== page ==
Russia & FSU

Currently, the Russian Federation restricts market access for meat products using separate tariff rate quotas (TRQs), for chilled beef, frozen beef, pork and a quota for poultry.

Russian meat and poultry quotas were announced on December 31, 2004. Quotas will be higher than last year:

US Quotas:
Pork - 467,400 metric tons (mt), up from 450,000 mt
Frozen beef - 430,000 mt, up from 420,000 mt
Chilled beef - 25,700 mt
Poultry - 1,090,000 mt, up from 1,050,000 mt.

Russia is the largest export market for U.S. poultry and the 5th and 7th largest markets for US pork and beef, respectively.

Russian broiler meat imports are forecast to decrease by 7 percent in 2005 in anticipation that problems with implementing the poultry tariff rate quota (TRQ) and licensing continue.

Russian broiler meat production is forecast to grow 13 percent in 2005 sustained by continued investment in the sector, high demand and high domestic prices. RUSSIAN IMPORTS FROM BRAZIL: Despite the Russian ban on Brazilian meat, Brazil boosted pork exports by 34% between January and November, 2004 to US $688 million.

In the same period last year, by comparison, Brazilian pork exports to Russia totaled $512.7 million. Export revenue basically grew as a result of rising pork prices.

Sales have risen more sharply to Ukraine, which has bought 30,816 tons in 2004, compared with only 96 tons in 2003. Russia imported 263,500 tons of Brazilian pork in 2004.

Russia banned the purchases of Brazilian broiler meat, pork and beef owing to a case of foot-and-mouth disease found in the state of Amazonas past October. The embargo has a merely political connotation and is with other commercial and strategic goals.

It is forecast that the US will regain its pre-BSE market share by 2006. US marbled beef has a special position in the market and importers are eager to resume imports. Also with beef variety meats where 75 percent of all beef livers imported to Russia is of US origin.

Average retail prices for meat and poultry in Russia increased by more than 23 percent in 2008 while the increase in overall food prices jumped nearly 18 percent. Meat market analysts expect this trend to continue in 2010 as the Russian government continues to take protectionist measures to limit imports of meat and poultry.

According to the Russian State Statistic Service (Rosstat) average retail prices for meat and poultry increased in Russia by more than 23 percent in 2008 while the overall growth of food prices in general jumped by nearly 18 percent. Demand for beef and pork is expected to decrease due to higher prices as Russian consumers begin substituting them for cheaper proteins such as chicken meat and eggs.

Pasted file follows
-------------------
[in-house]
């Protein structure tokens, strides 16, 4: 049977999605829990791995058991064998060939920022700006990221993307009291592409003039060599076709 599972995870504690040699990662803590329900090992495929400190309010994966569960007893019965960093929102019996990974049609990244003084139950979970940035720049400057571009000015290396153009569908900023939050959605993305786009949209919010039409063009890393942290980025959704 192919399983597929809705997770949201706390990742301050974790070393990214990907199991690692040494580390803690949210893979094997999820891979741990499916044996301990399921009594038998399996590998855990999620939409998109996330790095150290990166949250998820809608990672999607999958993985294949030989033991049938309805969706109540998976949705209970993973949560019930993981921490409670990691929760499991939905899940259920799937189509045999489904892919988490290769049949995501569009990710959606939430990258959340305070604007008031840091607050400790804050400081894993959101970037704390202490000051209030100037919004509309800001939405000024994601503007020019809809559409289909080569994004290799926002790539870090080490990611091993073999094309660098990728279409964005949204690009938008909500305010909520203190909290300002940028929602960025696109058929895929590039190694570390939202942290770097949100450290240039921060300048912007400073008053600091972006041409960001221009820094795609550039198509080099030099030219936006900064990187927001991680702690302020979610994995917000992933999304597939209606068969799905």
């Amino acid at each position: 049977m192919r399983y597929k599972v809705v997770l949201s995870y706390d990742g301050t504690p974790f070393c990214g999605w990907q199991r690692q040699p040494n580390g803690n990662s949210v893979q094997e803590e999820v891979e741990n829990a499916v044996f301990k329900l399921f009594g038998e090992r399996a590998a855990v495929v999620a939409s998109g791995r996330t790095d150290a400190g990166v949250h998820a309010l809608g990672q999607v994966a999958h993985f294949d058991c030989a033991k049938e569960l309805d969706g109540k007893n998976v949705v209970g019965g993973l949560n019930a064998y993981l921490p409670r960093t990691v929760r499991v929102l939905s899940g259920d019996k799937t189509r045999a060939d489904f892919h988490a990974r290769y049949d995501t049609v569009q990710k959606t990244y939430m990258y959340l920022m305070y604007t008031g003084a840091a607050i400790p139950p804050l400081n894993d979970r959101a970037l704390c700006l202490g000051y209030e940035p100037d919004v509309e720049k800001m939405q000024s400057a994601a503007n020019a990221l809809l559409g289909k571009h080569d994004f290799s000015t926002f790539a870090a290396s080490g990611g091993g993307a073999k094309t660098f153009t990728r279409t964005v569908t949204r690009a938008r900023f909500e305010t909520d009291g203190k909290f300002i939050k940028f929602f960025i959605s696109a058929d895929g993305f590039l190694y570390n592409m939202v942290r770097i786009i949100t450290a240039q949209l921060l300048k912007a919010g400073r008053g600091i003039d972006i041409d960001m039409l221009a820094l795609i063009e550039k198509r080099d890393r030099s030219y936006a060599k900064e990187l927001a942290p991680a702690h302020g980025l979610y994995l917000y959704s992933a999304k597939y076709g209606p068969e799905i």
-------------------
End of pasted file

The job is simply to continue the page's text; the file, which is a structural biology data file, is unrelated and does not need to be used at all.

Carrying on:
The Russian government continues to implement protectionist measures against imported agricultural products such as increasing import duties on butter, soybean meal and dry milk powder, using tariff rate quotas to limit meat and poultry imports, delisting U.S. and European Union meat and poultry plants ostensibly for not meeting Russian requirements and other such actions. Alongside the protectionist climate in Russia, the Russian Ruble decreased by 35% against the U.S. Dollar during the last 6 months making imported agricultural products much more expensive. All of these factors are leading to higher prices throughout the production/import/wholesale trade/retail trade chain.

Ministry of Agriculture officials have publically vowed to limit meat and poultry imports in order to protect domestic meat and poultry producers during the global financial crisis. Outgoing Minister of Agriculture Aleksey Gordeyev has accused imported meat shipments on numerous occasions of driving down pork prices and expressed the need for serious measures to limit meat imports even if it means increasing prices for Russian consumers.

Increasing beef and pork prices will likely lead many Russian consumers to substitute more expensive red meats for poultry meat and eggs. Demand for pork is lower than for poultry and some importers are switching from buying hams and other premium cuts to cheaper pork offals and trimmings which are growing more popular with consumers who watch food prices rise on a monthly basis. With rising demand for poultry in 2010 prices are expected continue up for both domestic and imported products.

Poultry Wholesale Prices Domestic frozen poultry carcasses and chicken leg quarters’ wholesale prices in Moscow increased by 24% in December 2008 compared to December 2007. (Prices for imported chicken carcasses increased by 14% while imported chicken leg quarters’ prices increased by 31% during the same time period. Such increases were the largest seen in recent years. The price differential between wholesale domestic and imported chicken leg quarters was always substantial and generally hovered around 10 Rubles/kg in the first half of 2008. The gap decreased in the second half of the year and ranged between 3-6 Rubles/kg.

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